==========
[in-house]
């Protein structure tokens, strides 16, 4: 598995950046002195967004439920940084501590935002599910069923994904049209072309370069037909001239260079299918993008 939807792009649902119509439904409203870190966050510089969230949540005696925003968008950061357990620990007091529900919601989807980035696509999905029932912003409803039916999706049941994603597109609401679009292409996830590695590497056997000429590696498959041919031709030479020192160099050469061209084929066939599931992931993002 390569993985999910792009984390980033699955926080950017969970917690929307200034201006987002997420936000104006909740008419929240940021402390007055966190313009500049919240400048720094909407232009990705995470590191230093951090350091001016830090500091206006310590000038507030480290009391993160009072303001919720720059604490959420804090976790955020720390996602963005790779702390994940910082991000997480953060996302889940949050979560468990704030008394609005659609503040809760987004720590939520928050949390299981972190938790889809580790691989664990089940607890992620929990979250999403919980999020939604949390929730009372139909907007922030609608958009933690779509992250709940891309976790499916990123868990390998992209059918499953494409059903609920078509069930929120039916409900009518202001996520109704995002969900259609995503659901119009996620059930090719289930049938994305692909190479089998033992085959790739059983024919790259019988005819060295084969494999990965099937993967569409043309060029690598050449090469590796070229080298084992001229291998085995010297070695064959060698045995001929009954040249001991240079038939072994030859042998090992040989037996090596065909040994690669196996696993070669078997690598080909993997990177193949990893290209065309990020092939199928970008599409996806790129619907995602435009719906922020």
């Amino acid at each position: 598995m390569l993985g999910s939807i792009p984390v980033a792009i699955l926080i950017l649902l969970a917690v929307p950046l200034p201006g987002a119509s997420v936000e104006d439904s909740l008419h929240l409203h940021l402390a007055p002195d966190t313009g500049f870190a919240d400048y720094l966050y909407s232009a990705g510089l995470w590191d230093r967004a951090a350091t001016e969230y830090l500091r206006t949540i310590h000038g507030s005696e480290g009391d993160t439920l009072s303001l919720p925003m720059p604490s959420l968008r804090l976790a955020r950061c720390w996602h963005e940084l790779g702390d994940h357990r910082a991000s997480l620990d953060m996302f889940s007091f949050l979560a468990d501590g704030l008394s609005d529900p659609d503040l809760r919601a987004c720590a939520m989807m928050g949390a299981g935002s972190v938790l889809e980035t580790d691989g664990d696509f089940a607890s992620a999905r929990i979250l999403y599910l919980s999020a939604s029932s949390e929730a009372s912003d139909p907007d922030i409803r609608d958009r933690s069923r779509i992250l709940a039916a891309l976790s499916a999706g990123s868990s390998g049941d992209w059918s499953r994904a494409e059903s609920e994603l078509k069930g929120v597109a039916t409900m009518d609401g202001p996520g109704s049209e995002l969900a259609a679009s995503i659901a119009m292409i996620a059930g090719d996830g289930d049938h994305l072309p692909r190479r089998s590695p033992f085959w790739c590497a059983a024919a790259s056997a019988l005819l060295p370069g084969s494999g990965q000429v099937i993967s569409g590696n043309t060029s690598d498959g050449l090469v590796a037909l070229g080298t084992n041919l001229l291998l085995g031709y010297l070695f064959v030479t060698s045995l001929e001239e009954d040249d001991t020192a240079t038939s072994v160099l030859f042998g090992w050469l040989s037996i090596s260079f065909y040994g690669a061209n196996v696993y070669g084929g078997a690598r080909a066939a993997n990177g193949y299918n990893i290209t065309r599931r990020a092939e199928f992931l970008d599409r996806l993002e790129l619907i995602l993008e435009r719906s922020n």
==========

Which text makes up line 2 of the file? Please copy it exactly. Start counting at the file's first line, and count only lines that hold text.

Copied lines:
């Protein structure tokens, strides 16, 4: 598995950046002195967004439920940084501590935002599910069923994904049209072309370069037909001239260079299918993008 939807792009649902119509439904409203870190966050510089969230949540005696925003968008950061357990620990007091529900919601989807980035696509999905029932912003409803039916999706049941994603597109609401679009292409996830590695590497056997000429590696498959041919031709030479020192160099050469061209084929066939599931992931993002 390569993985999910792009984390980033699955926080950017969970917690929307200034201006987002997420936000104006909740008419929240940021402390007055966190313009500049919240400048720094909407232009990705995470590191230093951090350091001016830090500091206006310590000038507030480290009391993160009072303001919720720059604490959420804090976790955020720390996602963005790779702390994940910082991000997480953060996302889940949050979560468990704030008394609005659609503040809760987004720590939520928050949390299981972190938790889809580790691989664990089940607890992620929990979250999403919980999020939604949390929730009372139909907007922030609608958009933690779509992250709940891309976790499916990123868990390998992209059918499953494409059903609920078509069930929120039916409900009518202001996520109704995002969900259609995503659901119009996620059930090719289930049938994305692909190479089998033992085959790739059983024919790259019988005819060295084969494999990965099937993967569409043309060029690598050449090469590796070229080298084992001229291998085995010297070695064959060698045995001929009954040249001991240079038939072994030859042998090992040989037996090596065909040994690669196996696993070669078997690598080909993997990177193949990893290209065309990020092939199928970008599409996806790129619907995602435009719906922020």